GIEWS Country Brief: Nigeria 02-April-2018



  • Above-average cereal harvest gathered in 2017

  • Prices of coarse grains remained at high levels driven mostly by weak local currency

  • Food security situation improved but over 3 million in need of assistance

Above-average cereal harvest gathered in 2017

Harvesting of the 2017 cereal crops was completed in January 2018. The 2017 national production is estimated at above average levels owing to the timely onset and good distribution of the rains in most states. However, the rainy season ceased early in September 2017 in the northeast reducing local production prospects. In these areas, despite localized improvements in security, effects of the Boko Haram conflict and the threat of new attacks continue to affect agricultural activities and other livelihoods.

Despite some floods in September 2017, which affected 22 out of 36 states and substantial outbreaks of pests (including Fall Armyworm), the country’s aggregate cereal output in 2017 is tentatively estimated at about 24.4 million tonnes, well above the last five-year average. The 2017 harvest included 11.1 million tonnes of maize (15 percent above average), 6.3 million tonnes of sorghum (equivalent to the average) and 5.4 million tonnes of rice (13 percent above average).

Near-average rainfall amounts also provided generally favourable conditions for pastoralists with sufficient pasture and water availability. However, limited access to pastures in conflict-affected areas resulted in early movements of pastoralists and consequent increased competition for pasture.

Slightly above average imports forecast

Despite the increases in local production, the country remains a net cereal importer and cereal imports (mostly rice and wheat for human consumption) are forecast to reach 7.8 million tonnes in 2017/18, about 6 percent above the five-year average. The country is still the largest rice importer in Africa, importing on average about 2.6 million tonnes per year. Reports indicate there might not be sufficient foreign exchange availability to meet demand for imported cereals.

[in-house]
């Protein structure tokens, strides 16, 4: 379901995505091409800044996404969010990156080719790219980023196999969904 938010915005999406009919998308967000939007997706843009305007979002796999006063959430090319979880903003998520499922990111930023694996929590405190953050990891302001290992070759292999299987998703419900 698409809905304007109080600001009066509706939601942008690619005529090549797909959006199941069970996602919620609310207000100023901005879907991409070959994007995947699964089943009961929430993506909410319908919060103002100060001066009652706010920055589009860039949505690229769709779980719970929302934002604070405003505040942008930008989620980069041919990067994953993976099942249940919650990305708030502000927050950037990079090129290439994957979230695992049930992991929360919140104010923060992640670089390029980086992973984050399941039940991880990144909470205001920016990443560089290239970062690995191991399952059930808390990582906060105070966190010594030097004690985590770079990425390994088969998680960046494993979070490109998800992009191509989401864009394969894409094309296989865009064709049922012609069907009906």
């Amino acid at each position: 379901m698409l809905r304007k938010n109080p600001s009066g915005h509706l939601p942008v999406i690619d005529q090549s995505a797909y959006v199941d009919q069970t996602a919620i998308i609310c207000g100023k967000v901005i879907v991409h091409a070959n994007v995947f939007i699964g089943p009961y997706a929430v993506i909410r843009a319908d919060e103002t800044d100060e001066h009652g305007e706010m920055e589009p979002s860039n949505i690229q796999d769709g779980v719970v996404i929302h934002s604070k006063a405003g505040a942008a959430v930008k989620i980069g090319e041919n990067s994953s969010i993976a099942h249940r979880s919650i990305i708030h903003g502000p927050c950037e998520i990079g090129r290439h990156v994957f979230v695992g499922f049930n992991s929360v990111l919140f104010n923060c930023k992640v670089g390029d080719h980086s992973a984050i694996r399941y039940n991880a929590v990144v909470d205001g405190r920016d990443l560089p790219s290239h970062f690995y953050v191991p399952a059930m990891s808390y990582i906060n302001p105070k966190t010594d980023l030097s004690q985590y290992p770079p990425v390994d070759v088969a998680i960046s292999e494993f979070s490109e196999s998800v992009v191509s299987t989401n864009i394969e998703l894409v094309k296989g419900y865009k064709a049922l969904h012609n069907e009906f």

Prices of food remain high in the northeast

Wholesale prices of maize generally strengthened in January 2018, while those of millet and sorghum remained relatively stable or weakened in some markets. The price of white gari (made from cassava) and rice showed mixed trends. Prices were generally below their year-earlier values, but still relatively high, particularly in the northeastern parts of the country, where the ongoing conflict continues to hinder food production activities and disrupt the markets. The high level of food prices reflects the reduced value of the local currency against the US dollar throughout 2017, high transport costs and strong demand from traders and institutional bodies to replenish their stocks. The high prices of food are reflected in the annual food inflation, which remained high at 18.9 percent in January 2018.

Some improvements in food security but over 3 million still in need of food assistance

According to the latest “Cadre Harmonisé” (Harmonized Framework) analysis, the estimated number of people facing acute food insecurity and requiring urgent life-saving response and livelihood protection has declined from 8.9 million in June-August 2017 to about 3.2 million in October-December 2017 across the 16 states and Federal Capital Territory that were analysed. Moreover, approximately 1.7 million people have been internally displaced due to the insurgency in the northeastern region of the country as of February 2018, most of them entering being displaced for more than two years. Insecurity and damaged infrastructure, particularly in the Borno State, put additional strain on the delivery of humanitarian aid.

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